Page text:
Once again, we will focus on process flow diagrams that are very simple and just

include one resource, potentially those with multiple servers.

Now, on the very left of the slide, we see the situation that we've analyze so far in

this module. We have a resource and we have a waiting

line. Now, let's move from the very left to the

right. You can imagine that customers are

impatient and after a while, get tired of waiting and they abandon the waiting line.

Examples of this would be an emergency room where patients after a couple of

hours waiting might just quit or a call center where customers hang up if you have

had them wait too long. Further on the right, we can imagine that

some customers might not even enter the system when the line is very busy.

Think about a drive thru restaurant. Imagine, you're pulling in at a

McDonald's, where there are three parking lots at a busy road.

If all these three parking lots are full, well, pulling in will not work and you

have to keep on driving on. So, the customer gets lost from the

perspective of the server, if there's not enough space to store them here in

inventory. In the very extreme case, waiting time is

just not an option. If you cannot serve the customer

immediately, the customer will be lost. Notice all these cases are related, as we

move from, for example, to the very left to the right here.

We are just adding some impatience of the customer as we move from here to here.

We have basically just said that the size of this inventory equals to zero.

We have focused the previous session on this very left case.

We will focus this session on the right case.

Now, there are mathematical models to also analyze the cases in between, but they're

a little bit more tedious than what I would like to do in this first course on

operations management. Consider yet another health care example.

We previously talked about emergency rooms.

Big inventories in front of a resource. Next, consider the case of trauma care.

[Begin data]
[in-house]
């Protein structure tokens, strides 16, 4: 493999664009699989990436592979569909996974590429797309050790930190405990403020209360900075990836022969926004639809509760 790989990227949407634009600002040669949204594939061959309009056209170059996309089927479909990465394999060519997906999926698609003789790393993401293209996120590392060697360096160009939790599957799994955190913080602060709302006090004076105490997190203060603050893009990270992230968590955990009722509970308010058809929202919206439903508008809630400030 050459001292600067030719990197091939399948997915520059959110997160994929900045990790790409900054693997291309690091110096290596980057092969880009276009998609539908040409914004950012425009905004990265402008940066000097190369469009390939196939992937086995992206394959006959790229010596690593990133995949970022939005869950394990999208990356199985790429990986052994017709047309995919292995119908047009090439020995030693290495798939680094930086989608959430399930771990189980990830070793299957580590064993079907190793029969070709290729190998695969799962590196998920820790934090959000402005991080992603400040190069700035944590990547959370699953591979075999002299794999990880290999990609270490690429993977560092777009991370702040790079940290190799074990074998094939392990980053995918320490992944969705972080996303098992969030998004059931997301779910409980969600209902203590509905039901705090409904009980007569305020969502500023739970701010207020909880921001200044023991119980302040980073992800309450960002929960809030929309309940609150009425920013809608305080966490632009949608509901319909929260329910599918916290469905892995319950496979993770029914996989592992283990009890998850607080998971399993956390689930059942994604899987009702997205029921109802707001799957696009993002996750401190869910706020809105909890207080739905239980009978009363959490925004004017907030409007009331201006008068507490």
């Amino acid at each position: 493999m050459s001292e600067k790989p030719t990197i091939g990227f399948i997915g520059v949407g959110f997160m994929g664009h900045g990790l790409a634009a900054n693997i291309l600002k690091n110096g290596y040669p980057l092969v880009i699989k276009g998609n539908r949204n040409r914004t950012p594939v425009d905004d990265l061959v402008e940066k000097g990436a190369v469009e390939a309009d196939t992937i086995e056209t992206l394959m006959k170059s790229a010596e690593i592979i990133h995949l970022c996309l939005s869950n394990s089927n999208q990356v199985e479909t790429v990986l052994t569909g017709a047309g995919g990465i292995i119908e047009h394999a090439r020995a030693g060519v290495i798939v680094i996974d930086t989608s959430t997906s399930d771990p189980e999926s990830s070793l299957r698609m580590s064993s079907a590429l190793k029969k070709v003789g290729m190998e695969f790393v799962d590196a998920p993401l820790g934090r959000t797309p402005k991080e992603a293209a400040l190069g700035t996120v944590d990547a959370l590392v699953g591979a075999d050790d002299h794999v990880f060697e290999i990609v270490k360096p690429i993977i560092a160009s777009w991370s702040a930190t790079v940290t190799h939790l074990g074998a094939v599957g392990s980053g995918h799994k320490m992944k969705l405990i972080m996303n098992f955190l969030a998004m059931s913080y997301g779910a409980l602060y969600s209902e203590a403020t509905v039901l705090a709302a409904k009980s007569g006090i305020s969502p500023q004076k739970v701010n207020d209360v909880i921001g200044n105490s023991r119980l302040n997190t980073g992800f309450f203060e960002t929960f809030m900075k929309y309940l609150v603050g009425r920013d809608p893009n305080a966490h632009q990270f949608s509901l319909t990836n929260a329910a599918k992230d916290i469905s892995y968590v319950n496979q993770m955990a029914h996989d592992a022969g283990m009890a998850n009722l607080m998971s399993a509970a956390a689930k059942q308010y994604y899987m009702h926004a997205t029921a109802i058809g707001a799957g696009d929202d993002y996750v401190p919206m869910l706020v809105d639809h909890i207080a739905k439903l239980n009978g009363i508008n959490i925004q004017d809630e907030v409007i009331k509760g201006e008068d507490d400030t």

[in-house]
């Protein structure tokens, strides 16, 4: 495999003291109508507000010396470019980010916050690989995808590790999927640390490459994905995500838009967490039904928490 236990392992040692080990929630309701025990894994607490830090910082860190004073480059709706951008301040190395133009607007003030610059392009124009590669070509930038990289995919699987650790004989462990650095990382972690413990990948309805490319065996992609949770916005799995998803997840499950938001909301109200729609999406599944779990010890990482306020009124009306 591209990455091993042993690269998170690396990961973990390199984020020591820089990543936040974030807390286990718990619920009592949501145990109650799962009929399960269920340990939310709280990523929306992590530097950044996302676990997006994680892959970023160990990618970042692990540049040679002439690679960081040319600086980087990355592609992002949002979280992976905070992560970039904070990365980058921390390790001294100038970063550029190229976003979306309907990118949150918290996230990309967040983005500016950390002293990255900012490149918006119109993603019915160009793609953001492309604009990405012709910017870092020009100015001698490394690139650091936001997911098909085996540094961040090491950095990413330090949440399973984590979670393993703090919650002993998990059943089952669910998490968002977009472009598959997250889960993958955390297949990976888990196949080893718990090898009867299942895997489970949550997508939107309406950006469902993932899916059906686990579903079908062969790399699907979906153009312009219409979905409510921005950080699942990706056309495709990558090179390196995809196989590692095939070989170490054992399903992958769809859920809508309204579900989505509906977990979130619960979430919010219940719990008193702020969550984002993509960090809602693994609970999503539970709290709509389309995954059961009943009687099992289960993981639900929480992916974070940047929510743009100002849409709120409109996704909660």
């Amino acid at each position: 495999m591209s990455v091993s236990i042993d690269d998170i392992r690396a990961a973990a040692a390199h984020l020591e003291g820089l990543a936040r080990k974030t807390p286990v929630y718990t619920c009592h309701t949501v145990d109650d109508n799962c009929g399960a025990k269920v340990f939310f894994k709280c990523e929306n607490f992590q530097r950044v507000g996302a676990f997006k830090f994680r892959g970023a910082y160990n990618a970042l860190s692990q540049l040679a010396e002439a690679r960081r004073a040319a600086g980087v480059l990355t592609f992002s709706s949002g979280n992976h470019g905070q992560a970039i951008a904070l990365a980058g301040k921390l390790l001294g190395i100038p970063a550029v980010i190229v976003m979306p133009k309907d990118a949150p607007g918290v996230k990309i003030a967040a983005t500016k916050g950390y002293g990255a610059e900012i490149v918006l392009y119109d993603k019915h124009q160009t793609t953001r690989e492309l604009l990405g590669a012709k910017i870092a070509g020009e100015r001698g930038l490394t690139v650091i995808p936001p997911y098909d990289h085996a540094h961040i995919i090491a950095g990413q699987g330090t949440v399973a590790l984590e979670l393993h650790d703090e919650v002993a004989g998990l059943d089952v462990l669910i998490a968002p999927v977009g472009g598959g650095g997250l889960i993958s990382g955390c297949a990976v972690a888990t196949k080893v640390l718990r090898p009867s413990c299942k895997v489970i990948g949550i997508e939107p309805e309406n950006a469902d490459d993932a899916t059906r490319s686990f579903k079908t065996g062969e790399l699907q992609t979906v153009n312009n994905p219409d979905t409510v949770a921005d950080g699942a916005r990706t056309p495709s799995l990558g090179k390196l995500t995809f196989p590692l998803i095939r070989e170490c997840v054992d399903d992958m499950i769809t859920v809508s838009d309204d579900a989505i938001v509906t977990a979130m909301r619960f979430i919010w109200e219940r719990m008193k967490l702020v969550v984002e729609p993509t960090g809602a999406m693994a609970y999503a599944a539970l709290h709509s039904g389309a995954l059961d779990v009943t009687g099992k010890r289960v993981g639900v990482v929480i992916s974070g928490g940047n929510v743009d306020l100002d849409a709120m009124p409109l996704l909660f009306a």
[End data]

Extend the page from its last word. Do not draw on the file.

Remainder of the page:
Patients that have to be moved to trauma care, they're so acutely sick that waiting

is not an option. What happens if all the trauma bays and

all the trauma capacity in a hospital is busy?

The hospital goes in what is called diversion.

It tells the regional fire and rescue to stop sending ambulances or helicopters.

Simply put, the demand rate is shut down. Now, let's analyze the situation.

As before, we have a random demand process.

Say, for the sake of argument, a patient comes in every three hours.

We will enforce in this session here that the CVa is equals to one, in that we're

dealing with exponential inter-arrival times.

On the service process, we find that in this trauma center, patients stay on

average in a trauma bay for two hours. This is nothing else but our good old

friend, the processing time. Again, it is naive to believe that Dr.

Toyota like, the patients would stay exactly two hours in the hospital buthe

can have many distribution. So, it turns out that the standard

deviation of this distribution will not matter for our analysis.

The magic number that we want to compute is a probability with which an incoming

customer will not be served. This is an important number.

Once I know this probability, I can multiply this with the demand rate.

And I can compute the number of customers that get lost, as well as the number of

customers that get served. So, how do we find that probablity?

It turns out that there's a big mathematical formula that computes a

probability as a function of the numbers of servers, the processing time, and the

inter-arrival time. I will show you that formula just in a

moment, but you will thank me one day that you will not have to use it.

Here's how I want you to find out the probability.

The first thing I want you to do is compute the ratio between the processing

time and the inter-arrival time. I would prefer that you don't try to

interpret that number just call it r for ratio.

Next, you look at how many resources do you have or how many services do you have

in that resource. And so, in this case we have three trauma

bays, m3. = three.

And then, the last thing that you need to do is you need to go into a big table that

I will provide you. And in this table, you're going to go in

to row r and you're going to go into column m.

And where row and column meet, you will have the diversion probability.

In this case, 2.55%.. Again, once you have this number, you are

in good shape. If you want to figure what percentage of

the time and the date the hospital is on diversion, just multiply 24 hours with

2.55%.. If you want to figure out how many

patients that you're going to lose because of diversion, remember that we have a

patient arriving every a units of time, Which is one every three hours so eight

patients per day. And if you multiply this with 2.55%,

you'll figure out how many patients we lose.

Similarly, if you're going to take one minus that probability, we can figure out

how many patients that we have served. Again, figuring out this probability is at

the heart of dealing with the subs of loss problems.